the last diversion is the mechanical diversion that i use in very long cool systems that allows me to heat the chimney before running gasses into the cold mass. this diversion device is a flap worked into a T just out of the manifold. it allows me to choose to run hot exhaust through the bench or straight to the chimney. the diverter lets me make a decision of do i want just radiant heat or do i want the mass heated; or do i want to pre heat the chimney before i start trying to push hot air into a cold mass. Another use would be if i wanted to make an oven that cooks at a max of 400 degrees. I could choose to run that oven with out loosing heat to a mass.

Ok i covered two and will get to more later. please discuss this. I am not going to take to many questions here i would like folks t make statements. "Like i dont see how the diverter will work in a cool system" this is going to help me when Q&A time comes.



Need more info?
Ernie and Erica
Wood burning stoves, Rocket Mass Heaters, DIY,
Stove plans, Boat plans, General permiculture information, Arts and crafts, Fire science, Find it at www.ernieanderica.info


Ernie Wisner
volunteer

Joined: Oct 16, 2009
Posts: 788
Location: Tonasket washington
    
  23
pumps; in the normal RMH build there are two places that act as pumps the hot stack that accelerates gasses as it heats; the hotter it gets the harder it draws. the bell or barrel that radiates heat and cools the gasses, the faster it rids itself of heat the harder it pushes. these two pumps are balanced to provide an over all push t the system. you can also shorten the system and have a draw from the chimney and balance the system with this in mind. you have to be careful when adding things i call pumps because if the balance is wrong you wont get a clean burn; the gasses will be moving to fast. this will also have an effect on how well the thermal mass absorbs heat; A balanced system will move heat into the system at 1 inch an hour, the heat moves through the mass at 1 inch an hour and reaches the surface a known number of hours later. speed the gas flow up to much and heat has no time to absorb much and it leaves the building Via the chimney.

Fans and blowers are active parts of the system hat you can use or not. some pull the cold air out of the system creating a suction in the system and aiding in maintaining a negative pressure on the system. this makes it easy to light and you wont worry about getting smoke in your house. the other places fans tend to be used is to force air around the bell to cool things faster and move heat around a house. While this is not efficient it is useful if you have rooms with headers over the doors. this can make things more like a regular wood stove and make folks who dont really understand RMH's a bit more comfortable.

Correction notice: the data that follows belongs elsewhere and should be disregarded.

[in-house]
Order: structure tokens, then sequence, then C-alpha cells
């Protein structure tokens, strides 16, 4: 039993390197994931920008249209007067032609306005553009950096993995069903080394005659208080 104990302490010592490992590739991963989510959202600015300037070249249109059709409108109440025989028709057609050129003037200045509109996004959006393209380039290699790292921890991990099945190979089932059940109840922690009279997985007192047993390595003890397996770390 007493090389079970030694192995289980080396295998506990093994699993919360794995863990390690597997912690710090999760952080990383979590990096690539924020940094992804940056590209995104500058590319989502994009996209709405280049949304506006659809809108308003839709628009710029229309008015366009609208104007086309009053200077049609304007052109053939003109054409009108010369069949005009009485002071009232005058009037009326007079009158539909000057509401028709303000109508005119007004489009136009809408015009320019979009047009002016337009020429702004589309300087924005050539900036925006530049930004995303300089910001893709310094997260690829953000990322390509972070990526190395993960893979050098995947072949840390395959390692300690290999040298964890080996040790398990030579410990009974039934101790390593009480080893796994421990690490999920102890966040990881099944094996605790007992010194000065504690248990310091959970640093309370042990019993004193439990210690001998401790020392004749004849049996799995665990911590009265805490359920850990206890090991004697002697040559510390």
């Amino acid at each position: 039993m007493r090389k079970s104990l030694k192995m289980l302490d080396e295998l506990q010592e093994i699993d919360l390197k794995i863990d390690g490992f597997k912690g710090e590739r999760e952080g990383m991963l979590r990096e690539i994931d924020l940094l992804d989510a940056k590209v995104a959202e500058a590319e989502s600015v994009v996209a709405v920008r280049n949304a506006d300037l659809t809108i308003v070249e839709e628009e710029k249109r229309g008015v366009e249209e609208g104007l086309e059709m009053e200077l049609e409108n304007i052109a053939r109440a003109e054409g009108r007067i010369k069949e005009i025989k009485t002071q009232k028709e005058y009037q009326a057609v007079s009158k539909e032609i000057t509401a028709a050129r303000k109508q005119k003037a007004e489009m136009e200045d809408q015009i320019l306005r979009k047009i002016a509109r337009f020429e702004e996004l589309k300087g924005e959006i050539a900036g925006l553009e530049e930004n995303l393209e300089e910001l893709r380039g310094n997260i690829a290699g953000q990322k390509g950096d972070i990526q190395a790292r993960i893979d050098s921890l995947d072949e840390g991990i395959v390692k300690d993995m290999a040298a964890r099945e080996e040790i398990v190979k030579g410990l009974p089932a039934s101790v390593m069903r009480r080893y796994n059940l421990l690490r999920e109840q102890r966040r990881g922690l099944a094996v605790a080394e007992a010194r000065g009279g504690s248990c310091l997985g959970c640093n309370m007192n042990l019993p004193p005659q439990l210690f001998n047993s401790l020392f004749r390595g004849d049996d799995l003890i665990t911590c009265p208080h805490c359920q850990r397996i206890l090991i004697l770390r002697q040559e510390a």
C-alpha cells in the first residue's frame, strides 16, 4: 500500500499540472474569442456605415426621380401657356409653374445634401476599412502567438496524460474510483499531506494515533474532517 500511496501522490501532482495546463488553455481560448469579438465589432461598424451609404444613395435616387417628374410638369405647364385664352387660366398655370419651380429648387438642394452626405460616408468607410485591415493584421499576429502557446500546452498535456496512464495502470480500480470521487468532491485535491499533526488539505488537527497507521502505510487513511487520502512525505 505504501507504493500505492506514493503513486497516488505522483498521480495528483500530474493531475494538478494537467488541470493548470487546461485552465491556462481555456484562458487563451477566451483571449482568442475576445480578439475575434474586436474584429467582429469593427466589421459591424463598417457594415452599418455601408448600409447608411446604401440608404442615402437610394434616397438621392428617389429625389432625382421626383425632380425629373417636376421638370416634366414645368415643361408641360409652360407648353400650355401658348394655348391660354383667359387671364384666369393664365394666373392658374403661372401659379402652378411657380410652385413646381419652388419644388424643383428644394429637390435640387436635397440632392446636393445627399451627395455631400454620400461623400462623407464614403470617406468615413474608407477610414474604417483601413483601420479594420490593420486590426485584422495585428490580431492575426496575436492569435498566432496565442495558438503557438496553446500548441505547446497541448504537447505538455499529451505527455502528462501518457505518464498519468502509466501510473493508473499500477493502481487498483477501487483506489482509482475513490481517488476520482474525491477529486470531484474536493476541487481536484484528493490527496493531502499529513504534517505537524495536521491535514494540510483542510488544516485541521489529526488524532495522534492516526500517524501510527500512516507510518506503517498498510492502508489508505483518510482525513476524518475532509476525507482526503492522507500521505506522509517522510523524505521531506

All in all most of the work i do is with the passive systems that allow the stove to function without human inputs other than wood. however i can see the use of many active systems in the future or as adaptations to specific needs in home heating.
tel jetson
steward

Joined: May 17, 2007
Posts: 3109
Location: woodland, washington
    
  58
Ernie Wisner wrote:speed the gas flow up to much and heat has no time to absorb much and it leaves the building Via the chimney.


so if a stove moves gas too fast, can that be easily slowed down by restricting air flow into it? I'm considering adding more surface area to my bell for better heat exchange, but I fear it will also speed things up excessively since I've already got a tall riser and a short exhaust run.


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Ernie Wisner
volunteer

Joined: Oct 16, 2009
Posts: 788
Location: Tonasket washington
    
  23
nope adding some ducting would work. putting on a bigger bell wont speed it up to much if at all. it tends to slow it a little because it takes lots more gas to fill the space. one of those funny things i am looking at.
tel jetson
steward

Joined: May 17, 2007
Posts: 3109
Location: woodland, washington
    
  58
no room for more ducting at the moment. and I'm not planning to add a larger bell, but to weld more metal on to speed cooling of the stove/heating of the room.

from what you're saying, it sounds like this might be a bad idea.
Ernie Wisner
volunteer

Joined: Oct 16, 2009
Posts: 788
Location: Tonasket washington
    
  23
I would go slow with it. I built the stove we vaned to handle the heat dissipation. so i would go slow with yours and do one or two at a time burn the stove and see how it affects the burn. it may not bother the stove at all but then again it might.